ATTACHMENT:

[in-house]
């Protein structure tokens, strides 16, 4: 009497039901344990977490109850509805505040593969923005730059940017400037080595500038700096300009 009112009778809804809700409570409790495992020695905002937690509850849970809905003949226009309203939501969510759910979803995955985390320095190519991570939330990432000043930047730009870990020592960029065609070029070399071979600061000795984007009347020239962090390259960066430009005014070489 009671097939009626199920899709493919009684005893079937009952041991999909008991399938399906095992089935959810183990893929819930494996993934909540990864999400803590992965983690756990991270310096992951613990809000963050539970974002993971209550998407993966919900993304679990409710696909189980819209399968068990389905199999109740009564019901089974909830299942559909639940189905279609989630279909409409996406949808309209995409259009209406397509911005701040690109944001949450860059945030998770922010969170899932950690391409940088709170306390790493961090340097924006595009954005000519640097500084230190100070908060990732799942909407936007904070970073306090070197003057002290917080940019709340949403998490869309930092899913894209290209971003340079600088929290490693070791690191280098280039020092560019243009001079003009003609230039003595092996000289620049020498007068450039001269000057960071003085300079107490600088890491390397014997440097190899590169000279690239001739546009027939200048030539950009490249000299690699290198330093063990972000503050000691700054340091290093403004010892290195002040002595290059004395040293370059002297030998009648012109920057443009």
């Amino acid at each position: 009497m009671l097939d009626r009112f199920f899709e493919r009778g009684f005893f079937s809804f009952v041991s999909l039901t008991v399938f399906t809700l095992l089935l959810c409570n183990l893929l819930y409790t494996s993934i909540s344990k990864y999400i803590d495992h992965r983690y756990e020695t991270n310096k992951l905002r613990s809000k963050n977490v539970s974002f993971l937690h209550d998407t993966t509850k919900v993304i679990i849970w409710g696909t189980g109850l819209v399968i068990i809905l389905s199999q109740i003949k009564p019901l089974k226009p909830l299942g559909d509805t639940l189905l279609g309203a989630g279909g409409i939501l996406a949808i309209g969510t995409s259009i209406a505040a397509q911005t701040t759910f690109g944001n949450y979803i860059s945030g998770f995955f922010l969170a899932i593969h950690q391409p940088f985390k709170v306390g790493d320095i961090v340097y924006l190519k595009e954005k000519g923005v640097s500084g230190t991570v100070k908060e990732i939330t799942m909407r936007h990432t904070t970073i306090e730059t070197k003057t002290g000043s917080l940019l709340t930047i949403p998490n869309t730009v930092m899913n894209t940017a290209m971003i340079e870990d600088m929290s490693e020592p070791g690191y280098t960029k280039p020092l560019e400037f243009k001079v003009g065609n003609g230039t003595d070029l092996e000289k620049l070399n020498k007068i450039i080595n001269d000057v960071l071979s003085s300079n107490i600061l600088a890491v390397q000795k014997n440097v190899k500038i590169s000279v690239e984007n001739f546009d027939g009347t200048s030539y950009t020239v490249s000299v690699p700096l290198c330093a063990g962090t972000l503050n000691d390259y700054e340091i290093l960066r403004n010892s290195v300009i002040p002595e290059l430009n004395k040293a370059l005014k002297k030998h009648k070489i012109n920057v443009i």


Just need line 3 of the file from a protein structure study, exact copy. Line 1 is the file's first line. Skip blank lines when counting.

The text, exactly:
């Amino acid at each position: 009497m009671l097939d009626r009112f199920f899709e493919r009778g009684f005893f079937s809804f009952v041991s999909l039901t008991v399938f399906t809700l095992l089935l959810c409570n183990l893929l819930y409790t494996s993934i909540s344990k990864y999400i803590d495992h992965r983690y756990e020695t991270n310096k992951l905002r613990s809000k963050n977490v539970s974002f993971l937690h209550d998407t993966t509850k919900v993304i679990i849970w409710g696909t189980g109850l819209v399968i068990i809905l389905s199999q109740i003949k009564p019901l089974k226009p909830l299942g559909d509805t639940l189905l279609g309203a989630g279909g409409i939501l996406a949808i309209g969510t995409s259009i209406a505040a397509q911005t701040t759910f690109g944001n949450y979803i860059s945030g998770f995955f922010l969170a899932i593969h950690q391409p940088f985390k709170v306390g790493d320095i961090v340097y924006l190519k595009e954005k000519g923005v640097s500084g230190t991570v100070k908060e990732i939330t799942m909407r936007h990432t904070t970073i306090e730059t070197k003057t002290g000043s917080l940019l709340t930047i949403p998490n869309t730009v930092m899913n894209t940017a290209m971003i340079e870990d600088m929290s490693e020592p070791g690191y280098t960029k280039p020092l560019e400037f243009k001079v003009g065609n003609g230039t003595d070029l092996e000289k620049l070399n020498k007068i450039i080595n001269d000057v960071l071979s003085s300079n107490i600061l600088a890491v390397q000795k014997n440097v190899k500038i590169s000279v690239e984007n001739f546009d027939g009347t200048s030539y950009t020239v490249s000299v690699p700096l290198c330093a063990g962090t972000l503050n000691d390259y700054e340091i290093l960066r403004n010892s290195v300009i002040p002595e290059l430009n004395k040293a370059l005014k002297k030998h009648k070489i012109n920057v443009i």